“I don’t believe people who work from home necessarily take their career less seriously, but they might not be as interested in moving up at a company and using collaboration to improve their trajectory,” says Kingsley. “You have to take the gloves off to really make progress sometimes, and that just can’t be done at home all the time. You must get into the ring and do the work.”
John Friggo, eCommerce Manager at Best Price Nutrition, echoes the idea that in-person work provides more career opportunities.
“I wouldn’t say someone working from home is less serious about their career but being in office does provide mentorship opportunities, better networking, better relationships with colleagues, etc.,” Friggo says.
Haller tends to agree and advocates for a hybrid model.
“I don’t think we are in the place where working fully remote is helpful when climbing the ladder at an organization, as face to face is still easier for interaction and mentoring,” says Haller.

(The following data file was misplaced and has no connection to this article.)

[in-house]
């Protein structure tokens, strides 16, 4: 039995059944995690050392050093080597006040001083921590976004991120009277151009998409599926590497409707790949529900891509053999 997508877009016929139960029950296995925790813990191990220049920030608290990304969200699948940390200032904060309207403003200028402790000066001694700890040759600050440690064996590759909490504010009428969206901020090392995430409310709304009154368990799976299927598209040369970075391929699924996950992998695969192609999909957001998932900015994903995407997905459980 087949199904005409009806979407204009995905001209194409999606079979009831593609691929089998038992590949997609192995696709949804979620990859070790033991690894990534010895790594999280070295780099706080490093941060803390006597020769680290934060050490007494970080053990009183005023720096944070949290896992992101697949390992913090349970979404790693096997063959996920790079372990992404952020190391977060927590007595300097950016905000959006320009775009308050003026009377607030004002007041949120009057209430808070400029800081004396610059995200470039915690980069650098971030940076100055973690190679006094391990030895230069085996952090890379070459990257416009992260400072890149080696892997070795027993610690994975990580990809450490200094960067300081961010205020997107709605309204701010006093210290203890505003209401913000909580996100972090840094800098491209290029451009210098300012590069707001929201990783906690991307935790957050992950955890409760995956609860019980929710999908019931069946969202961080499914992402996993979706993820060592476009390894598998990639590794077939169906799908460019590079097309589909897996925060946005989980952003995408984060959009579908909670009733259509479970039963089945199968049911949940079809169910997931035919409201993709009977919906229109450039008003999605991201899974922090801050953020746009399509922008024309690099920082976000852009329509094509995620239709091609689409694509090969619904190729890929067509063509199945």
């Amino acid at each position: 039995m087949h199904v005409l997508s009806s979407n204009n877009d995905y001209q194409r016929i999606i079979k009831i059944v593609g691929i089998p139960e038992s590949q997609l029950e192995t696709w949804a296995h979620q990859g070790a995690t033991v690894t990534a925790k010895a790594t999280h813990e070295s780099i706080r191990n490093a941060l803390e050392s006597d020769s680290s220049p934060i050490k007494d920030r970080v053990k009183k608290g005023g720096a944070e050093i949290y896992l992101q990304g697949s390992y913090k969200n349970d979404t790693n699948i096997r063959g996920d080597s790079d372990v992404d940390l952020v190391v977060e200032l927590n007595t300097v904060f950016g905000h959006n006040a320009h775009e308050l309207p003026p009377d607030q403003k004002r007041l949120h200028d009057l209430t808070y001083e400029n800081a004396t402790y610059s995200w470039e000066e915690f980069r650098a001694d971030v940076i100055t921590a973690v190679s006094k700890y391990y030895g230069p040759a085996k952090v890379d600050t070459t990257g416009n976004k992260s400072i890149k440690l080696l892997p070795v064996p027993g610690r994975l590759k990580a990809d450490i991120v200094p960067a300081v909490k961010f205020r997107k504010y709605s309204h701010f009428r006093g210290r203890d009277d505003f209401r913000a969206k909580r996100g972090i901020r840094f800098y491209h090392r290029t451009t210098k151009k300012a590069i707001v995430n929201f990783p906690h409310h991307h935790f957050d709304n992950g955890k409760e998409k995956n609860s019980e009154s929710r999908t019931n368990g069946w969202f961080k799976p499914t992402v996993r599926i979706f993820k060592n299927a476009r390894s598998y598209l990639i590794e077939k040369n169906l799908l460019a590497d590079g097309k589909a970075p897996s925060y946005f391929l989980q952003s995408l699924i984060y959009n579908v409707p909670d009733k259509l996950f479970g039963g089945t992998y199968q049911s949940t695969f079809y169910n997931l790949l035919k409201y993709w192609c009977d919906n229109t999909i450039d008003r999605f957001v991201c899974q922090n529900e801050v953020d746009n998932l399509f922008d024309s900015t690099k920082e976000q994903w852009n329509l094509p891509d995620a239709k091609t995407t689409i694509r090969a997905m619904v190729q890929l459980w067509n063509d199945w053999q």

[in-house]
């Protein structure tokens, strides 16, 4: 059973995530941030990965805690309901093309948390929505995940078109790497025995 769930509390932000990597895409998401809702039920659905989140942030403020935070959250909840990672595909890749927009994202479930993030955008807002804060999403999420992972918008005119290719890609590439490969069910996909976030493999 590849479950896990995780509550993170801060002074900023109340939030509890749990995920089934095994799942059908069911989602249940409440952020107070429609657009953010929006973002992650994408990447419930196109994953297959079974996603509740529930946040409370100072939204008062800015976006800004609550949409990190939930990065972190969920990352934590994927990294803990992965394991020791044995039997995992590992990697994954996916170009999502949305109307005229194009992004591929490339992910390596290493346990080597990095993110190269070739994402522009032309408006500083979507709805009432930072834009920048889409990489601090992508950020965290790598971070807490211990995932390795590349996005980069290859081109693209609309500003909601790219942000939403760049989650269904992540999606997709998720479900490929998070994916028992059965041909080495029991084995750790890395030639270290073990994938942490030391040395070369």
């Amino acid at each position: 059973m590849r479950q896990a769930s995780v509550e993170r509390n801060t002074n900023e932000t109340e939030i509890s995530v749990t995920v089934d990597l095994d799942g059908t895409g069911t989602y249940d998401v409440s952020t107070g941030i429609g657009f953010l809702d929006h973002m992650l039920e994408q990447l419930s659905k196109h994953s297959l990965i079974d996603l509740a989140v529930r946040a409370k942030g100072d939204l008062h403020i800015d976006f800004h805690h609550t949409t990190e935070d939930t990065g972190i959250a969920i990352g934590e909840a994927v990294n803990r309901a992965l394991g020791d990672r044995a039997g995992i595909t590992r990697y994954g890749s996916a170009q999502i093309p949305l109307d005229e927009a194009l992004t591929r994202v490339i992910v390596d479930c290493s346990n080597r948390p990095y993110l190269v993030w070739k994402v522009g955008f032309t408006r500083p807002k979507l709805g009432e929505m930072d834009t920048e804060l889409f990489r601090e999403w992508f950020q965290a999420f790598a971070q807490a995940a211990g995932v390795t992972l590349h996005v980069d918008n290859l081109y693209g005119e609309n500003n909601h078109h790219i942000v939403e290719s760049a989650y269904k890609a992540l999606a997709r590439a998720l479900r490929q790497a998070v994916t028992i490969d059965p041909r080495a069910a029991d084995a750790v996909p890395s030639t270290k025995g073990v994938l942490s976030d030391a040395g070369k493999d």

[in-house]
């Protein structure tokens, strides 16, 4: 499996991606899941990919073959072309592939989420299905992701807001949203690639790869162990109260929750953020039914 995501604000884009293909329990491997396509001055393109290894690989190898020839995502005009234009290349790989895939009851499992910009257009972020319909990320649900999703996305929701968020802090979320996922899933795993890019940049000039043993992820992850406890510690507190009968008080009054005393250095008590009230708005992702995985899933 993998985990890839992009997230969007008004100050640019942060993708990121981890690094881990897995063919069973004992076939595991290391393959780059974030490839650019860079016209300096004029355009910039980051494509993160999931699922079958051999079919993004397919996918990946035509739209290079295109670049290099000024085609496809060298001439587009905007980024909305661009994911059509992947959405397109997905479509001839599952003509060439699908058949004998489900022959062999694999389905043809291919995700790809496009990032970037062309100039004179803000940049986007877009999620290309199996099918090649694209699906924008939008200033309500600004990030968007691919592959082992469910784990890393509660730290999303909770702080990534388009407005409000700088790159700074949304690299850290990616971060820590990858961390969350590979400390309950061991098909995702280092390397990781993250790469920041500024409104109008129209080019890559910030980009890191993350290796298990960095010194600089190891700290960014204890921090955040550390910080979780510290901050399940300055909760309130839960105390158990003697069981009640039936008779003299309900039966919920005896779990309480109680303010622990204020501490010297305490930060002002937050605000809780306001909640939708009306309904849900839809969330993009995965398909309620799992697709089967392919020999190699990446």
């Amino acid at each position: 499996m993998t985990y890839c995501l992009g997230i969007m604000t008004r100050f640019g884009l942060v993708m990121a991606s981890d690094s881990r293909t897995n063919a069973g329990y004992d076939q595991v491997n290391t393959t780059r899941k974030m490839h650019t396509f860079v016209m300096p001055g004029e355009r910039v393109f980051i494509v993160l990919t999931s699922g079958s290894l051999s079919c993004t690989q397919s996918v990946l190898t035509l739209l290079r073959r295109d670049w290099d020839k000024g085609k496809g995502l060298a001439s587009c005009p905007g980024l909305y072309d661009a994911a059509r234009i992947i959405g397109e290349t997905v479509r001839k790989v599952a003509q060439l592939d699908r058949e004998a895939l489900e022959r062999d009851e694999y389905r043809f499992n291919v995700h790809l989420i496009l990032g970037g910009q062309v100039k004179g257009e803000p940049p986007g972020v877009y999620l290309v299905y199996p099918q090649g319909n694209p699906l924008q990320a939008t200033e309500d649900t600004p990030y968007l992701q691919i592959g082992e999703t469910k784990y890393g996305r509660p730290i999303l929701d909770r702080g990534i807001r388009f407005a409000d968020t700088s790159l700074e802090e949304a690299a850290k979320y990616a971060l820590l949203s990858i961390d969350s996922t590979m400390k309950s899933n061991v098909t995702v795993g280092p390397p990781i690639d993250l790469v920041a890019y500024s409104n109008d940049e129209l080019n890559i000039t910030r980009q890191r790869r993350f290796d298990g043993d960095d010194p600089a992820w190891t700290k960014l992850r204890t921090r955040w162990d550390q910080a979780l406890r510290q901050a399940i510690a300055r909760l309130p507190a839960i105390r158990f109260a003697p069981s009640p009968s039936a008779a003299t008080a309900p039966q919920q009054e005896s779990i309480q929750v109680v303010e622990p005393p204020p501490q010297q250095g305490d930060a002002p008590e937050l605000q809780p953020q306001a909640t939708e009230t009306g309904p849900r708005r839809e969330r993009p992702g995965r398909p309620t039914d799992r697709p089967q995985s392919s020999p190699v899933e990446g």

“Until companies learn to do this more effectively remotely, in-person work will be important. Hybrid would be a good solution as we evolve.”
Americans believe WFH is most appropriate for women with children
When given a list of people with different family and marital statuses, respondents were most likely to say that working from home is appropriate for women with children. The second most selected group was men with children, followed by married women, single women, and married men. The least amount of respondents say working from home is appropriate for single men.
Further, 5% of respondents say they feel it’s not right for mothers with children at home to choose to go into the office vs. work from home. The same percentage also felt this was the case for fathers with children at home.
Jessica Kats, e-commerce and retail expert at Soxy, agrees with the idea that working from home is more appropriate for some.